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Case study The Team That Wasn’t

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MBA 521 - Group Memo 1
Analysis: The Team That Wasn’t
Date: October 4, 2011
Submitted by Seal Team Six:
Gwynne Almeida
Lena Czarnecka
Carole Graves
Neil Harrington
Peter Holden
Karl D’Souza

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The case we read this week, “The Team That Wasn’t,” presented a multitude of issues
that Eric Holt’s team faced when working together on strategic repositioning of Fire Art
Inc. These issues, while specific to the case, are often faced by leaders in organizations.
As a team, we believe there are certain aspects of Eric’s actions that directly affected the
progress of the team. In addition, we recommend a series of steps that Eric should take to
improve their progress.
To give a little background information, Fire Art Inc. is in trouble and the CEO, Jack
Derry, has hired Eric Holt with the solitary task of “strategic repositioning”. Eric Holt
goes full speed ahead with this directive and forms a team. This, as the reader can
identify, is where the first issue arises. To begin with, as the team began working, there
was no clear goal set for them. Instead of clearly defining the actions that the team must
take to reach success, a vague task of “strategic repositioning” is identified as the plan.
Furthermore, no timeline for intermediate deliverables seems to have been set. Setting a
clear schedule of what the team must accomplish would have helped with timely decision
making.
The first problem we identified is the lack of clear group identity and accountability. A
team that doesn’t live by a sense of collective accountability in actively solving problems
is only a group of individuals, not a team. One can draw an analogy to a football team or
an ox-drawn plow when defining the characteristics of a team. A team is like the ox or
football players. They are equally yoked toward one goal and must perform their function
correctly in order to make progress.
An important criteria that distinguishes strong teams from their inferiors is the ability for
the team members to hold itself accountable as a team rather than as a group of
individuals. A Katzenbach notes, “No group ever becomes a team until it can hold itself
accountable as a team. Like common purpose and approach, mutual accountability is a
stiff test” (Katzenbach, 168). Thus, a key recommendation would be the adoption of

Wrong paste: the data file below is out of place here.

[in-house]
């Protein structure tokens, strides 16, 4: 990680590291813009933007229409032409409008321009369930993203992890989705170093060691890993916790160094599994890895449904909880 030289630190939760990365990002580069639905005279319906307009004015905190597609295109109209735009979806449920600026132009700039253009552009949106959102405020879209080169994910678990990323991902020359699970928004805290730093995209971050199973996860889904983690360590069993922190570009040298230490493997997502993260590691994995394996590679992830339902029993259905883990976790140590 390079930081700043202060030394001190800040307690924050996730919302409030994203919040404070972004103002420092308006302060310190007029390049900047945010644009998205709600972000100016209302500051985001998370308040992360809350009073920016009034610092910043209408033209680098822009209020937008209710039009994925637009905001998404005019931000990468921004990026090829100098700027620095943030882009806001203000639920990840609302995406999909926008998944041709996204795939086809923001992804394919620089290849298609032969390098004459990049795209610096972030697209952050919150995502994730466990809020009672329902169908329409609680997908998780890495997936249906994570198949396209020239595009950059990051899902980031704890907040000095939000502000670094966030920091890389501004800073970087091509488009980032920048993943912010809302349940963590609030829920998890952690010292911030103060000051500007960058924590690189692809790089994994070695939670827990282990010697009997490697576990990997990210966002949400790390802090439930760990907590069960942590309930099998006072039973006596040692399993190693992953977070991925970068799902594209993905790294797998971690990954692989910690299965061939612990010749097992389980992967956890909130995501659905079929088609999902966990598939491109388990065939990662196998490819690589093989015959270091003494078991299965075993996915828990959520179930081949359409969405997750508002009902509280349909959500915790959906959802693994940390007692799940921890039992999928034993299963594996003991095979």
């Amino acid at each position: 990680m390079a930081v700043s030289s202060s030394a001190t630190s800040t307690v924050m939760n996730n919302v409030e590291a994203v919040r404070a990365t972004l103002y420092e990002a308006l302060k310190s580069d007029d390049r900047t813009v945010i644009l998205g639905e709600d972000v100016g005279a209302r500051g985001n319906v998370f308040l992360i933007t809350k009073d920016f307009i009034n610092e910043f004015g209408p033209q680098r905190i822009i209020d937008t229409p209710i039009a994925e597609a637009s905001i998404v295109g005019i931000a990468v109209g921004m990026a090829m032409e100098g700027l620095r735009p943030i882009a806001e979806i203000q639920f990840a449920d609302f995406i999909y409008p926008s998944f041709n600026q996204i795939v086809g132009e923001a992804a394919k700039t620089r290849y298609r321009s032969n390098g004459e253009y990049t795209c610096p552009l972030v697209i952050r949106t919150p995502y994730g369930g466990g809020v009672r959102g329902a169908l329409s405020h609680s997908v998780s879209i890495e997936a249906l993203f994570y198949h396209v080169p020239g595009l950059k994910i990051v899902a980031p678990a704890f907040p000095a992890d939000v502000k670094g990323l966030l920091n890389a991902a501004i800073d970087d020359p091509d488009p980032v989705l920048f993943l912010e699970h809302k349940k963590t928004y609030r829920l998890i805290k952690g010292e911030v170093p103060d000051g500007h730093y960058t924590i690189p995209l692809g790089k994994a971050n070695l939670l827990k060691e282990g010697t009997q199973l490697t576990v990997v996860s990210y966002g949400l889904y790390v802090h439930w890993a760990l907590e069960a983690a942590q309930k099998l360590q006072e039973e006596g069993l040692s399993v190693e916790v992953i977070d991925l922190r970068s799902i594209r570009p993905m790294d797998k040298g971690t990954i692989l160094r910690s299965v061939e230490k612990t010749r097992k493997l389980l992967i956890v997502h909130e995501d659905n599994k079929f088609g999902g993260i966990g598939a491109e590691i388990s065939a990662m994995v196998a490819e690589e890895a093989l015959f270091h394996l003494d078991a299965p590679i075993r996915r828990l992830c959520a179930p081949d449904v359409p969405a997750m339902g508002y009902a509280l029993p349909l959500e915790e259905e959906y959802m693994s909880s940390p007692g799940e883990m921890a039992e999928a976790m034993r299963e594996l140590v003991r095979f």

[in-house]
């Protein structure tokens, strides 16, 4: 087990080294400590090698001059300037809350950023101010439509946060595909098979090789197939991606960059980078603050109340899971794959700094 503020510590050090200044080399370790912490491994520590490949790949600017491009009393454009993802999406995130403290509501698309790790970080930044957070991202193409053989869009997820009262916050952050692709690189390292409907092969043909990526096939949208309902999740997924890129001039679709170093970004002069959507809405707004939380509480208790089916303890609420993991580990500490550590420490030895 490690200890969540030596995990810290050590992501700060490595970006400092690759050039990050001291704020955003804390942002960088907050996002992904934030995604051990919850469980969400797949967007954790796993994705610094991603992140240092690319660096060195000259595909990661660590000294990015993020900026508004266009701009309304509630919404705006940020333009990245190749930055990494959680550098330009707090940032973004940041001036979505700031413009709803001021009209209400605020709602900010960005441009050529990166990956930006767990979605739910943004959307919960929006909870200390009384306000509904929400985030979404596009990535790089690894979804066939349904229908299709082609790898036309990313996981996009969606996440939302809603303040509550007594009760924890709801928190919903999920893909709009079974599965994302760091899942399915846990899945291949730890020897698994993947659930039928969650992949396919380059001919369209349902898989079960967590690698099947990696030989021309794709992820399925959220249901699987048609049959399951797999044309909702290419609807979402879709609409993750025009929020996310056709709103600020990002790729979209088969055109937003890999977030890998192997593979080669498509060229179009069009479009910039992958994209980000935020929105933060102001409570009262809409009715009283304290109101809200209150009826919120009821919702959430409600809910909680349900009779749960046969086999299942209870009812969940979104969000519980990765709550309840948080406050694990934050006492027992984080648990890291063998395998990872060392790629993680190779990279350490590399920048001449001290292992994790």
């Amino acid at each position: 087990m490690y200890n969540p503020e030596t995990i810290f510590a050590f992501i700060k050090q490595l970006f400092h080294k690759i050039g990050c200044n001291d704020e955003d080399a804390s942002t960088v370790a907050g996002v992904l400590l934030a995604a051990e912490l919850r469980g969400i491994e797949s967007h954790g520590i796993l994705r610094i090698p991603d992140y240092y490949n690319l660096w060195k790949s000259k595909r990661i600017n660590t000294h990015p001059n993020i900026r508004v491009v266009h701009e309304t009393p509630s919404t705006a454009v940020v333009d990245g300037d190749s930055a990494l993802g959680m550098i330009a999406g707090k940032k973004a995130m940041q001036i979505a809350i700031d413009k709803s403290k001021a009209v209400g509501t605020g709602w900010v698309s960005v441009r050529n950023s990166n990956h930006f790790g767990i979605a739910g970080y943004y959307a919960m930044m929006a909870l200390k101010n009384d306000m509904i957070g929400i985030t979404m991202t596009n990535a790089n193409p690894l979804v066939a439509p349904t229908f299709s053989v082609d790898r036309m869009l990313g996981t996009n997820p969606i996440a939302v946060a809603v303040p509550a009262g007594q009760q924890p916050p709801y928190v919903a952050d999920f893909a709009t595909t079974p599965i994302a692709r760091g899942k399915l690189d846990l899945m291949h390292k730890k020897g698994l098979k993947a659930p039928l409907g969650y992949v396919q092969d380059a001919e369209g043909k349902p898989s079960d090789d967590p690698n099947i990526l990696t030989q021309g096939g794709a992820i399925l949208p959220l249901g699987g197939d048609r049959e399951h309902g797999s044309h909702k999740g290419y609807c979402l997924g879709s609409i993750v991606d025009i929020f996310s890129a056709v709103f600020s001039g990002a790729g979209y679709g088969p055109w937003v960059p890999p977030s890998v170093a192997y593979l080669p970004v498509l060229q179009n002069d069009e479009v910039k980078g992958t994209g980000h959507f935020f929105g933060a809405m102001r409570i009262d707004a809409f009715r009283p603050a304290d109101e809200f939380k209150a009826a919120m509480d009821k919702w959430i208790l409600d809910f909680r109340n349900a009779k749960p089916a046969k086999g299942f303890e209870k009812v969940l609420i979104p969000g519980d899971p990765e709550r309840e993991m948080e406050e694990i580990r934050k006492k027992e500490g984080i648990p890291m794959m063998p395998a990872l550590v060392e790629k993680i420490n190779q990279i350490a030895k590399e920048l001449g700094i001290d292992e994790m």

measures to ensure such common purpose is clearly understood by all members. Eric
Holt can achieve this by making several measures including creating a team charter,
mandatory team building seminar enrollment, and holding all members of the team
accountable for the final product.
The case analysis of Eric Peterson also can provide other clues into why this team is not
working. This is because there are many similarities between Eric Holt and Eric Peterson.
These include the fact that:
- Priorities have not been set
- Conflicts have not been confronted
- The agenda has not been clearly established
- Trust has not been built
- Eric’s credibility has not been established with the team.
Erik also did not individually identify any strengths one particular member of his team

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MBA 521 - Group Memo 1 Analysis: The Team That Wasn't Date: October 4, 2011 Submitted by Seal Team Six: Gwynne Almeida Lena Czarnecka Carole Graves Neil Harrington Peter Holden Karl D'Souza The case we read this week, "The Team That Wasn't," presented a multitude of issues that Eric Holt's team faced when working together on strategic repositioning of Fire Art Inc. These issues, while specific to the case, are often faced by leaders in organizations. As a team, we believe there are certain aspects of Eric's actions that directly affected the progress of the team. In addition, we recommend a series of steps that Eric should take to improve their progress. To give a little background information, Fire Art Inc. is in trouble and the CEO, Jack Derry, has hired Eric Holt with the solitary task of "strategic repositioning". Eric Holt goes full speed ahead with this directive and forms a team. This, as the reader can identify, is where the first issue arises. To begin with, as the team began working, there was no clear goal set for them. Instead of clearly defining the actions that the team must take to reach success, a v ...
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